The cost of insuring the uninsured in the U.S.
Objectives: This study included two overarching objectives. Through a systematic review of the literature published between 1990 and 2012, the first objective aimed to assess whether insuring the uninsured would result in higher costs compared to insuring the currently insured. Studies that quantified the actual costs associated with insuring the uninsured in the U.S. were included. Based upon 2009 data from the Medical Expenditure Panel Survey (MEPS), the second objective aimed to assess and compare the self-reported health of populations with four different insurance statuses. The second part of this study involved a secondary data analysis of both currently insured and currently uninsured individuals who participated in the MEPS in 2009. The null hypothesis was that there were no differences across the four categories of health insurance status for self-reported health status and healthcare service use. The alternative hypothesis was that were differences across the four categories of health insurance status for self-reported health status and healthcare service use. Methods: For the systematic review, three databases were searched using search terms to identify studies that actually quantified the cost of insuring the uninsured. Thirteen studies were selected, discussed, and summarized in tables. For the secondary data analysis of MEPS data, this study compared four categories of health insurance status: (1) currently uninsured persons who will become eligible for Medicaid under the Patient Protection and Affordable Care Act (PPACA) healthcare reforms in 2014; (2) currently uninsured persons who will be required to buy private insurance through the PPACA health insurance exchanges in 2014; (3) persons currently insured under Medicaid or SCHIP; and (4) persons currently insured with private insurance. The four categories were compared on the basis of demographic information, health status information, and health conditions with relatively high prevalence. Chi-square tests were run to determine if there were differences between the four groups in regard to health insurance status and health status. With some exceptions, the two currently insured groups had worse self-reported health status compared to the two currently uninsured groups. Results: The thirteen studies that met the inclusion criteria for the systematic review included: (1) three cost studies from 1993, 1995, and 1997; (2) four cost studies from 2001, 2003, and 2004; (3) one study of disabilities and one study of immigrants; (4) two state specific studies of uninsured status; and (5) two current studies of healthcare reform. Of the thirteen studies reviewed, four directly addressed the study question about whether insuring the uninsured was more or less expensive than insuring the currently insured. All four of the studies provided support for the study finding that the cost of insuring the uninsured would generally not be higher than insuring those already insured. One study indicated that the cost of insuring the uninsured would be less expensive than insuring the population currently covered by Medicaid, but more expensive to insure than the populations of those covered by employer-sponsored insurance and non-group private insurance. While the nine other studies included in the systematic review discussed the costs associated with insuring the uninsured population, they did not directly compare the costs of insuring the uninsured population with the costs associated with insuring the currently insured population. For the MEPS secondary data analysis, the results of the chi-square tests indicated that there were differences in the distribution of disease status by health insurance status. As anticipated, with some exceptions, the uninsured reported lower rates of disease and healthcare service use. However, for the variable attention deficit disorder, the uninsured reported higher disease rates than the two insured groups. Additionally, for the variables high blood pressure, high cholesterol, and joint pain, the currently insured under Medicaid or SCHIP group reported a lower rate of disease than the two currently insured groups. This result may be due to the lower mean age of the currently insured under Medicaid or SCHIP group. Conclusion: Based on this study, with some exceptions, the costs for insuring the uninsured should not exceed healthcare-related costs for insuring the currently uninsured. The results of the systematic review indicated that the U.S. is already paying some of the costs associated with insuring the uninsured. PPACA will expand health insurance coverage to millions of Americans who are currently uninsured, as the individual mandate and insurance market reforms will require. Because many of the currently uninsured are relatively healthy young persons, the costs associated with expanding insurance coverage to the uninsured are anticipated to be relatively modest. However, for the purposes of construing these results, it is important to note that once individuals obtain insurance, it is anticipated that they will use more healthcare services, which will increase costs. (Abstract shortened by UMI.)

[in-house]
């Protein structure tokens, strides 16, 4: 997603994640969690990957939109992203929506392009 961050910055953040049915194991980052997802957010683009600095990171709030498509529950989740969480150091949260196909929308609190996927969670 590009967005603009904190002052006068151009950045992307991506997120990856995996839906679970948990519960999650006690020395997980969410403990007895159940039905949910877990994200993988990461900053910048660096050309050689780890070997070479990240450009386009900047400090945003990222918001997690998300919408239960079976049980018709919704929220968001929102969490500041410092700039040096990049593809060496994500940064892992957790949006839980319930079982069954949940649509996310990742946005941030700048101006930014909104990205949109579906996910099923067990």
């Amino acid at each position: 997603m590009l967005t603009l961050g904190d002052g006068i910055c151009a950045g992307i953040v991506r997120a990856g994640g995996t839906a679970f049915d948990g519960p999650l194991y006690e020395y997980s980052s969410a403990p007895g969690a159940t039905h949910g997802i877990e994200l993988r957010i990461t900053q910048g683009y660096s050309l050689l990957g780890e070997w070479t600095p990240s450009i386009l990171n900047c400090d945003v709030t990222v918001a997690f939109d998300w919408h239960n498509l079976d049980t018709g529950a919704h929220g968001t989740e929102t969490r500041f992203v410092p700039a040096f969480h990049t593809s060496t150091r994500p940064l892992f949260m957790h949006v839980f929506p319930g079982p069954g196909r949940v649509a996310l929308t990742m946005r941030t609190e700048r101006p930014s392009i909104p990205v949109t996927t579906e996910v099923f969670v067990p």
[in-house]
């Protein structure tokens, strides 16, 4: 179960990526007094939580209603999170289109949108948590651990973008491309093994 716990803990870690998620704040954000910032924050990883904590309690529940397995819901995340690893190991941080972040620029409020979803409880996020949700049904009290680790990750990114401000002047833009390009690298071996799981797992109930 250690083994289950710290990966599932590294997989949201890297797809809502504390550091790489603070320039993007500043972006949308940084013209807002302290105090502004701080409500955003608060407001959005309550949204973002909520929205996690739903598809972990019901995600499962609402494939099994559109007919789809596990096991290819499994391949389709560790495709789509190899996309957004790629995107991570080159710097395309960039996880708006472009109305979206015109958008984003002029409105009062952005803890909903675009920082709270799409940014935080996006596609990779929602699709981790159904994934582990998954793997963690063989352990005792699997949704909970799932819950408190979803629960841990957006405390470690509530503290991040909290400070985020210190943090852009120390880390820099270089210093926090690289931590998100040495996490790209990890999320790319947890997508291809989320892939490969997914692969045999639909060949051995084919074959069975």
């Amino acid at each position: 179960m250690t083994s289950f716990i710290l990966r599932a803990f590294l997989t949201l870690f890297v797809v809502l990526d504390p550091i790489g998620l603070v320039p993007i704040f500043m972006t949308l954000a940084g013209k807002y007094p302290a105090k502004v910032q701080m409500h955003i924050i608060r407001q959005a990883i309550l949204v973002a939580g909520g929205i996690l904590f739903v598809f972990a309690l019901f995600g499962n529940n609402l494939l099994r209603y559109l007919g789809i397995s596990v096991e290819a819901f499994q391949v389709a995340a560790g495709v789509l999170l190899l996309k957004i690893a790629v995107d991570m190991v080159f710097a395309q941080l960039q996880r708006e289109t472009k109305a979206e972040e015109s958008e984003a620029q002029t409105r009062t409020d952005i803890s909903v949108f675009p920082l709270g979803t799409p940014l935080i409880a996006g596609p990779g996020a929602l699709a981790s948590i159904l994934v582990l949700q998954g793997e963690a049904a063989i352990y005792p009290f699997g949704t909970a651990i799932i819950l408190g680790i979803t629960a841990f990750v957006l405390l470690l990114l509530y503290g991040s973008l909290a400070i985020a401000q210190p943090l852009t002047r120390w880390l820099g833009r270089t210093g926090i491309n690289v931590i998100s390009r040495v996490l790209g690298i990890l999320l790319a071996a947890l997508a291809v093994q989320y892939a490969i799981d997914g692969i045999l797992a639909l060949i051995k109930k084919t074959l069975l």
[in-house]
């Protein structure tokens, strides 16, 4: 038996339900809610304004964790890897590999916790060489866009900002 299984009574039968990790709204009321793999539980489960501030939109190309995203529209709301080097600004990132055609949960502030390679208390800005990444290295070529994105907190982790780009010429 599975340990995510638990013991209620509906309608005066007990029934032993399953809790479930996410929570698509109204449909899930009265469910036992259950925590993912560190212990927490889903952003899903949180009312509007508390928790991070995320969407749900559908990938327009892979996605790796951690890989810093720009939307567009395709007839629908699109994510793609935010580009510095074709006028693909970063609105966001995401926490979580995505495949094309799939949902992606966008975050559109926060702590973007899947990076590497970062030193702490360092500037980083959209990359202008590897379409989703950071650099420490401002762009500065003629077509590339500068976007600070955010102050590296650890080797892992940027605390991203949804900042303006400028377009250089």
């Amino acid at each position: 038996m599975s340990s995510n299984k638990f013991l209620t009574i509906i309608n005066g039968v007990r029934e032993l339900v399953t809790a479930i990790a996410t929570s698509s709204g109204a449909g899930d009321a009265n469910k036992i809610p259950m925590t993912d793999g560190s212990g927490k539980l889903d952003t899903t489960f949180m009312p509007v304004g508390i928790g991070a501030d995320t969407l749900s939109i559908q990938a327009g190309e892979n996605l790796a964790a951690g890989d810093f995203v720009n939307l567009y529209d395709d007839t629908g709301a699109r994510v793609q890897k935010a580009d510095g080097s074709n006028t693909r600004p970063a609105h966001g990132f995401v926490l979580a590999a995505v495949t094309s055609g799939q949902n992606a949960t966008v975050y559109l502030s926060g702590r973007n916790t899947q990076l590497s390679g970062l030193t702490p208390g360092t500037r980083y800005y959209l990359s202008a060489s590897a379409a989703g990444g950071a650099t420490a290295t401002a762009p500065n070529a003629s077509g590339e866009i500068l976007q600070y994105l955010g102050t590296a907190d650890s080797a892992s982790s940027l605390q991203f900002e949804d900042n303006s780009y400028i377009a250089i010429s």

Public policy|Health care management
Ricketts, Jeannie M, "The cost of insuring the uninsured in the U.S." (2012). Texas Medical Center Dissertations (via ProQuest). AAI1534008.